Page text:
This week in Iowa, the Des Moines Register asked Mitt Romney about abortion. Romney replied, “There’s no legislation with regards to abortion that I’m familiar with that would become part of my agenda.”
Democrats immediately noted that during the Republican primary campaign Romney actually wrote an article headlined, “My Pro-Life Pledge,” in which promised specific legislation. Much of Romney’s political base is pro-life and his campaign quickly clarified that the Republican nominee for the presidency remains proudly pro-life and would support pro-life legislation.
Legislation, yes. But what about the courts, specifically the U.S. Supreme Court?
A few days later, during one of the many feisty exchanges between Joe Biden and Paul Ryan, during the Vice Presidential debate, we got an answer to that question. Almost.
The Moderator, ABC’s Martha Raddatz asked about abortion, in the context religion (both men are Roman Catholic). After responses rooted in the personal, she attempted to pin them down on Roe v. Wade, the Supreme Court ruling establishing abortion rights:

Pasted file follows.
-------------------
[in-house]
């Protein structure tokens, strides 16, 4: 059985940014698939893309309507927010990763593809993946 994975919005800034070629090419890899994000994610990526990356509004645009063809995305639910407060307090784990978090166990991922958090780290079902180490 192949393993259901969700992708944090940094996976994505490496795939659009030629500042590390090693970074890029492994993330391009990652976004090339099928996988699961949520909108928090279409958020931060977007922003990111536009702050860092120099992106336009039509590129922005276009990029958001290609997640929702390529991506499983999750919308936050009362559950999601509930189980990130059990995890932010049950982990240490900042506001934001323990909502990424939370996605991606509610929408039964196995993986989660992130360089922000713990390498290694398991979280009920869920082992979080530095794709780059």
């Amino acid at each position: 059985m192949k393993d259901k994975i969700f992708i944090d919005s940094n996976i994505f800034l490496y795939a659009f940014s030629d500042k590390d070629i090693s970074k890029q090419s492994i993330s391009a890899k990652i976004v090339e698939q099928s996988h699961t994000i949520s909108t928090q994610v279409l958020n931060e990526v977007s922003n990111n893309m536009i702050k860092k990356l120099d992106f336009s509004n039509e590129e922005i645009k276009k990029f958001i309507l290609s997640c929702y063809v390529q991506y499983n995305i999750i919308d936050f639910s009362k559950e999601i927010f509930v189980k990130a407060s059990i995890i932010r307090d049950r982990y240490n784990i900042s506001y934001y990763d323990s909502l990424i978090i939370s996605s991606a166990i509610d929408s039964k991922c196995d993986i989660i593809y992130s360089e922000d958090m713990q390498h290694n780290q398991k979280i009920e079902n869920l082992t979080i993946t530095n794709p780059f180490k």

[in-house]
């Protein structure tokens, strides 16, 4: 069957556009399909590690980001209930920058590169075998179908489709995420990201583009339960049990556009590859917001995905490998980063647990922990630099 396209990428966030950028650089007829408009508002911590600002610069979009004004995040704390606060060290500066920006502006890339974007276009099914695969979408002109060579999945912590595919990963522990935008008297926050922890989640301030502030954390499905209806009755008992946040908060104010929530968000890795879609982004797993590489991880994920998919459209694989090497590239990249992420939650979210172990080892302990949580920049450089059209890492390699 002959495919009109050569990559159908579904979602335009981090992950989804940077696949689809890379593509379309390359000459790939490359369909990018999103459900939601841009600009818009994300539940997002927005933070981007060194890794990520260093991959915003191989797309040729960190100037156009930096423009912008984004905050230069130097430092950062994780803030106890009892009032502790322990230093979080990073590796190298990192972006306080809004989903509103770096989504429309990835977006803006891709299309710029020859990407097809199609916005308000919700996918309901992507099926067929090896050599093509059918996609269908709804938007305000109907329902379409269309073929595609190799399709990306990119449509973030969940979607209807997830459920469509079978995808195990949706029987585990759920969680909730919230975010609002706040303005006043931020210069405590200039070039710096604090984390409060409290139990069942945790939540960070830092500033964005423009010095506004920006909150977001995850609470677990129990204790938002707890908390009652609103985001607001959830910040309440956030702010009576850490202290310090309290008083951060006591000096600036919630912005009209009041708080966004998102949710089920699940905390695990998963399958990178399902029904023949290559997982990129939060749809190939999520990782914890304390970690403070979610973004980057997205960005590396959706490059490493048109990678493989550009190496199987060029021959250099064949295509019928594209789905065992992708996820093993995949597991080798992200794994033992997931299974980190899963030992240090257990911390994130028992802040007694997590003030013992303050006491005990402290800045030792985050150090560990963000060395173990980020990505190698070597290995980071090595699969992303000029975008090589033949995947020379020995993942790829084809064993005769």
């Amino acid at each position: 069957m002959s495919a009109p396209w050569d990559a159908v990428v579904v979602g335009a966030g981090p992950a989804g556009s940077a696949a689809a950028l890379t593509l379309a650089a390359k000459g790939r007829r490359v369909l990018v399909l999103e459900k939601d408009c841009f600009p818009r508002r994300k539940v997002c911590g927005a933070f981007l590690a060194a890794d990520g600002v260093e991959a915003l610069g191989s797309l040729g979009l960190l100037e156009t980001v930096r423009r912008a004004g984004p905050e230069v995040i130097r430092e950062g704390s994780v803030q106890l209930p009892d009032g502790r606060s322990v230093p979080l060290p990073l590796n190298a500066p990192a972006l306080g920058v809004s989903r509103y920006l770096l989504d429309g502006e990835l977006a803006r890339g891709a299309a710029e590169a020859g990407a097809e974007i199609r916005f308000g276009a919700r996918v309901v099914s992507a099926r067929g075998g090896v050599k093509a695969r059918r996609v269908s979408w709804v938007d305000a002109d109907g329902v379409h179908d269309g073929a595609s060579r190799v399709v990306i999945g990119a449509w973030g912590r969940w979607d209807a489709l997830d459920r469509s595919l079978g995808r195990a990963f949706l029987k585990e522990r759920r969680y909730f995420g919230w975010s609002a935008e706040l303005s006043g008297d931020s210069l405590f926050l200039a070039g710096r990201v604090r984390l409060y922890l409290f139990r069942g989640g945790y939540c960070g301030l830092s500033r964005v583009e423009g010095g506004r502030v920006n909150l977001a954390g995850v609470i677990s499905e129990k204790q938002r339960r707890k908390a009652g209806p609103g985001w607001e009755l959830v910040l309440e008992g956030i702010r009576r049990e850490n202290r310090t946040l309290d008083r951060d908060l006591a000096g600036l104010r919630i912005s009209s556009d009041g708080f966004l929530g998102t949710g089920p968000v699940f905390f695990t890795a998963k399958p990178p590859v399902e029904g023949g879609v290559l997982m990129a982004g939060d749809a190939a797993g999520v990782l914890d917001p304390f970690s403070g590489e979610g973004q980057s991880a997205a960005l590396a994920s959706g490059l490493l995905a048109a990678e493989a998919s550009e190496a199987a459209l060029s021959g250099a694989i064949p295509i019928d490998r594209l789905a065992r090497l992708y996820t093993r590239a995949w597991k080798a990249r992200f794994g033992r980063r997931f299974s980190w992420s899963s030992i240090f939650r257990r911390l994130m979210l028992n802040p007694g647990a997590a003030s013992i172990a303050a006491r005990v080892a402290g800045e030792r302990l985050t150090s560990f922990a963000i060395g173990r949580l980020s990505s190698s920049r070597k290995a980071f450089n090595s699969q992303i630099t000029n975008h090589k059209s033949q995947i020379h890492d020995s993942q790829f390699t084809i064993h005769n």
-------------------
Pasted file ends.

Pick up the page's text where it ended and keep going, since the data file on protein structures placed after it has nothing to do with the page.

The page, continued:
RADDATZ: I want to go back to the abortion question here. If the Romney-Ryan ticket is elected, should those who believe that abortion should remain legal be worried?
RYAN: We don’t think that unelected judges should make this decision; that people through their elected representatives in reaching a consensus in society through the democratic process should make this determination.